57. 57. Project Manager Manages the project Does not make technical decisions Is only a hierarchical role for the project Keeps track May escalate issues to the Steering Group Draws up the project plan and has it agreed by the Steering Group. The plan has dates, dependencies and tasks assigned to individuals who are ultimately responsible
  58. 58. Project Manager (PM) Project Team This team deliver the project to the required tasks and deadlines. Have regular short, sharp meetings/conference calls/comms with PM
  59. 59. Nearly Time for lunch
  60. 60. Time for lunch
  61. 61. Contract and Policy Overview Matt Barclay
  62. 62. Introduction ● 16/17 settlement ● 16/17 developments ● Direction of travel ● Prescription for Excellence
  63. 63. Global and Non Global Sum 16/17 - Remuneration • SG agreed to allow an uplift in respect of pay for low paid workers and £1m has been added to the global sum taking it to £178.359m for the year 2016/17 • This money came from the MSA for 2015/16 • It was also agreed that a further £2m would be made available on a non-recurring basis and that this money sat outside the Global Sum
  64. 64. Areas for Distribution d. Dispensing Pool Payment - adjusted £74.063 m e. CMS Capitation £36.010 m f. Establishment Payment £27.936 m g. Minor Ailment Service £15.031 m h. Operations & Development - inc. full Men B Costs £4.307 m i. Quality & Efficiency £5.648 m j. PHS Patient Services £4.512 m k. Pharmacy Needs Payment £3.843 m l. Care Homes £3.816 m m. Stock Orders Oncost £1.430 m n. Pallaitive Care £0.366 m o. Essential Small Pharmacy top up £0.124 m p. Measured & Fitted Fees £0.144 m q. Total Allocated £177.230 m r. Balance of Global Sum £1.129 s. Balance of Allocation (Global & Non Global Sum) £3.129 m t. Uplift to Dispensing Pool Payment (Non-Recurring) £2.063 m u. Closer Partnership Working Payment £1.129 m v. Allocation from Global Sum £178.359 m w. Balance of Allocation £2.000 m x. Quality Improvement Methodology £2.000 m y. Total Global & Non Global Sum Funds Allocated £180.359 m Global and Non Global Sum 16/17 - Remuneration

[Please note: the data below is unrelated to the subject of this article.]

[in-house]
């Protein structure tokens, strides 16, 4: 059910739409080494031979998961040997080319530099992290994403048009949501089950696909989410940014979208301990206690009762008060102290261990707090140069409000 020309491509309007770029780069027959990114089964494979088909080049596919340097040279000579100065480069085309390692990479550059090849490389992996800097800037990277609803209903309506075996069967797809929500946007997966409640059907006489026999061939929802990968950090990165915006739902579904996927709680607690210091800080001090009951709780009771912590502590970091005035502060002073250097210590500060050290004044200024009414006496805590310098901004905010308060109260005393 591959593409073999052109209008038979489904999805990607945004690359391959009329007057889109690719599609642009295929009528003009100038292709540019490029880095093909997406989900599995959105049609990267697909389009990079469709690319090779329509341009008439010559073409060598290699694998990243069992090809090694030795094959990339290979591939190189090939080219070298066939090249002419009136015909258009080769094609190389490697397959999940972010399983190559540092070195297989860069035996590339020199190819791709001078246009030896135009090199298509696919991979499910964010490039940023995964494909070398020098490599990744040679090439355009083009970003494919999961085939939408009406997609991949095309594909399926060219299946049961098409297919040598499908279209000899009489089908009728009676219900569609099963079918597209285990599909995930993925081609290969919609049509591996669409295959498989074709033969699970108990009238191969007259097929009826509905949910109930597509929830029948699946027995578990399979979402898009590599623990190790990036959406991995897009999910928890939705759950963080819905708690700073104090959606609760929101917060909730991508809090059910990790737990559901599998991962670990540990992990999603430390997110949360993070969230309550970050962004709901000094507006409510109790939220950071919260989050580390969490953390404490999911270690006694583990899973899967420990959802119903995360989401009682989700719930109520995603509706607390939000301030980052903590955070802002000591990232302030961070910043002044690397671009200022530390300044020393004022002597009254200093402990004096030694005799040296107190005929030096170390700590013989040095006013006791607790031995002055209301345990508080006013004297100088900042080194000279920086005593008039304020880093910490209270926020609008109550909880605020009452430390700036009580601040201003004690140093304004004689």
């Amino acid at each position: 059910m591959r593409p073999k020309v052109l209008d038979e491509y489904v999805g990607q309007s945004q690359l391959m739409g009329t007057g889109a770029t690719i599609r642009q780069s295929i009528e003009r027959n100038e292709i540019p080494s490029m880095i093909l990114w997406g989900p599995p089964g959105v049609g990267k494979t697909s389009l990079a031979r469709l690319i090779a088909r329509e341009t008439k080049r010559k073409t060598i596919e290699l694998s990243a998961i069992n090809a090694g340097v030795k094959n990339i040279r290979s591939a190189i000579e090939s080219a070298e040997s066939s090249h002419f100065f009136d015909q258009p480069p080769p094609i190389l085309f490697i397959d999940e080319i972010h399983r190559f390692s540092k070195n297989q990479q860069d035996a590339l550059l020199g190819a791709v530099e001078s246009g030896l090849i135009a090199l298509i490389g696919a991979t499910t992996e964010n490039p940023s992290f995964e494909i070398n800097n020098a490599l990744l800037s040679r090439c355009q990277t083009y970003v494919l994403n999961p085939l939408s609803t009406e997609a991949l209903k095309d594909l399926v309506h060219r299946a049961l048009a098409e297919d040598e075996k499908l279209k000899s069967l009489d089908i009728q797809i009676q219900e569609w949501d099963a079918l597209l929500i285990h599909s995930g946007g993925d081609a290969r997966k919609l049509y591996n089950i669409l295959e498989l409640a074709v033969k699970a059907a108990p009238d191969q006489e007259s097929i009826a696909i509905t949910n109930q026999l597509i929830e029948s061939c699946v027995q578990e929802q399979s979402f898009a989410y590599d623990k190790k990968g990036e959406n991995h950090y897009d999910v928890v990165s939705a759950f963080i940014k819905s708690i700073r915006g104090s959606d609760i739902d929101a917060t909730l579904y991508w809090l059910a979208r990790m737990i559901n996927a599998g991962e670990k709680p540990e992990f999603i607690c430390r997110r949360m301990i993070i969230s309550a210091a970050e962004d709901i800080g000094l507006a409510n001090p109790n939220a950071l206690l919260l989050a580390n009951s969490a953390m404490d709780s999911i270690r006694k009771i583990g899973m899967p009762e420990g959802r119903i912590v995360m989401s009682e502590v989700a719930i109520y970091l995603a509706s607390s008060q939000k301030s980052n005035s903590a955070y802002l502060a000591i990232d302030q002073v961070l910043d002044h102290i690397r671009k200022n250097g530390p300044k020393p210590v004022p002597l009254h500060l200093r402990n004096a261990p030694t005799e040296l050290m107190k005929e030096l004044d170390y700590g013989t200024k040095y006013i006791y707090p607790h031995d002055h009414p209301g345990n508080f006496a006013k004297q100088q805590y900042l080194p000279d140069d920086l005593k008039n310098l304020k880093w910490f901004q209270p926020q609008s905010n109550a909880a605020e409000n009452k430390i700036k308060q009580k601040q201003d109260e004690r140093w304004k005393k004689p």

65. 65. Reimbursement ● Guaranteed minimum £93.5m ● Risk and benefit sharing above £102.171m ● Clawback rate (3%) set to deliver minimum cash flow (£103m) ● Early GIC indications could top as much as £184m meaning a pay back next year of £30m!!!!! ● CPS looking for ways to explain and mitigate this rise
  66. 66. 16/17 Developments ● Gluten Free Foods Circular ● MAS Directions ● Quality Improvement Methodology ● Closer Partnership Arrangements
  67. 67. Direction of Travel ● MAS Development – Inverclyde Pilot Inclusion – Evidence gathering – Potential new models of care and payment ● CMS reinvigoration ● Look at future of O&D payment line ● Longer term deal?
  68. 68. Prescription for Excellence (1)
  69. 69. Prescription for Excellence (2) Change activities • Exploring opportunities to improve CMS • Exploring opportunities to extend MAS • Pharmacists in GP Practices • Telehealthcare 77 Discovery Project • Automated Technologies Overarching Change Project • Pharmaceutical Care Pathways: Enabling Workstreams • eHealth • Workforce Development • Public Patient Involvement • Improvement Data
  70. 70. Bigger Policy Picture ● Primary Care Transformation ● Realistic Medicines ● National Clinical Strategy ● OOH Review
  71. 71. Questions
  72. 72. Time for another break
  73. 73. Practitioner & Counter Fraud Services Update Michael Oswald
  74. 74. Practitioner & Counter Fraud Services • Practitioner Services – GMS, GDS, GOS & Community Pharmacy – £2.5bn payments validated and paid – High volume, audited financial transaction processing – Registration/indexes, records transfer and storage – Clinical and financial verification services • Counter Fraud – Entitlement, Prevention, Detection and Investigation – Intelligence and data sharing • SHSC – Venue, event and conference management – National committee services